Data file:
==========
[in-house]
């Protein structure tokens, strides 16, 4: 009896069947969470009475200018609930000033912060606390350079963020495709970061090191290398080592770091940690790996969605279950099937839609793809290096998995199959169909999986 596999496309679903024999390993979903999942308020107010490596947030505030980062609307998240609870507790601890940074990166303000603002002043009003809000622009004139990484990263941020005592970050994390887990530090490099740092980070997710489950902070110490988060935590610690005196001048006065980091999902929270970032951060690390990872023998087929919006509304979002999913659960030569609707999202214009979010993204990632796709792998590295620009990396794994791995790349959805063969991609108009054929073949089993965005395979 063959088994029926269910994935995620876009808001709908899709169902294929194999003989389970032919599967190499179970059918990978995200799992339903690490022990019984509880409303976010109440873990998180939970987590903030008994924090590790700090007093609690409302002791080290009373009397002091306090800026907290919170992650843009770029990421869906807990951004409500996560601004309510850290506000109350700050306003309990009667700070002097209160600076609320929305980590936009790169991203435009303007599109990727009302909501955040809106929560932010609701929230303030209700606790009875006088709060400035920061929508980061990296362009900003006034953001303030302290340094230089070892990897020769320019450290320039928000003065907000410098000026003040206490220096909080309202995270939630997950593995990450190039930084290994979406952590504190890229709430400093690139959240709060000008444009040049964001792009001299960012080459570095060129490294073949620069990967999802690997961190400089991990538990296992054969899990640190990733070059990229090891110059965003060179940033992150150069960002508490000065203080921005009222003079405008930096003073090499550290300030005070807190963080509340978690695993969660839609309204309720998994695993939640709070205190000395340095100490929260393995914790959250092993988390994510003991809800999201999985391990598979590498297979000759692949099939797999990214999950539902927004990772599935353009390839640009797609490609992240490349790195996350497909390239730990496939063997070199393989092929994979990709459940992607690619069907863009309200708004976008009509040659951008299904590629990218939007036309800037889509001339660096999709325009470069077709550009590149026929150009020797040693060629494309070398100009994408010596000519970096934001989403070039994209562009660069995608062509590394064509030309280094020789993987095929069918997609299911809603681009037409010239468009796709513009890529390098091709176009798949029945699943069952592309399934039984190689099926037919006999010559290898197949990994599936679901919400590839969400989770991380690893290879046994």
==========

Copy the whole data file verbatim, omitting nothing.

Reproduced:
[in-house]
């Protein structure tokens, strides 16, 4: 009896069947969470009475200018609930000033912060606390350079963020495709970061090191290398080592770091940690790996969605279950099937839609793809290096998995199959169909999986 596999496309679903024999390993979903999942308020107010490596947030505030980062609307998240609870507790601890940074990166303000603002002043009003809000622009004139990484990263941020005592970050994390887990530090490099740092980070997710489950902070110490988060935590610690005196001048006065980091999902929270970032951060690390990872023998087929919006509304979002999913659960030569609707999202214009979010993204990632796709792998590295620009990396794994791995790349959805063969991609108009054929073949089993965005395979 063959088994029926269910994935995620876009808001709908899709169902294929194999003989389970032919599967190499179970059918990978995200799992339903690490022990019984509880409303976010109440873990998180939970987590903030008994924090590790700090007093609690409302002791080290009373009397002091306090800026907290919170992650843009770029990421869906807990951004409500996560601004309510850290506000109350700050306003309990009667700070002097209160600076609320929305980590936009790169991203435009303007599109990727009302909501955040809106929560932010609701929230303030209700606790009875006088709060400035920061929508980061990296362009900003006034953001303030302290340094230089070892990897020769320019450290320039928000003065907000410098000026003040206490220096909080309202995270939630997950593995990450190039930084290994979406952590504190890229709430400093690139959240709060000008444009040049964001792009001299960012080459570095060129490294073949620069990967999802690997961190400089991990538990296992054969899990640190990733070059990229090891110059965003060179940033992150150069960002508490000065203080921005009222003079405008930096003073090499550290300030005070807190963080509340978690695993969660839609309204309720998994695993939640709070205190000395340095100490929260393995914790959250092993988390994510003991809800999201999985391990598979590498297979000759692949099939797999990214999950539902927004990772599935353009390839640009797609490609992240490349790195996350497909390239730990496939063997070199393989092929994979990709459940992607690619069907863009309200708004976008009509040659951008299904590629990218939007036309800037889509001339660096999709325009470069077709550009590149026929150009020797040693060629494309070398100009994408010596000519970096934001989403070039994209562009660069995608062509590394064509030309280094020789993987095929069918997609299911809603681009037409010239468009796709513009890529390098091709176009798949029945699943069952592309399934039984190689099926037919006999010559290898197949990994599936679901919400590839969400989770991380690893290879046994």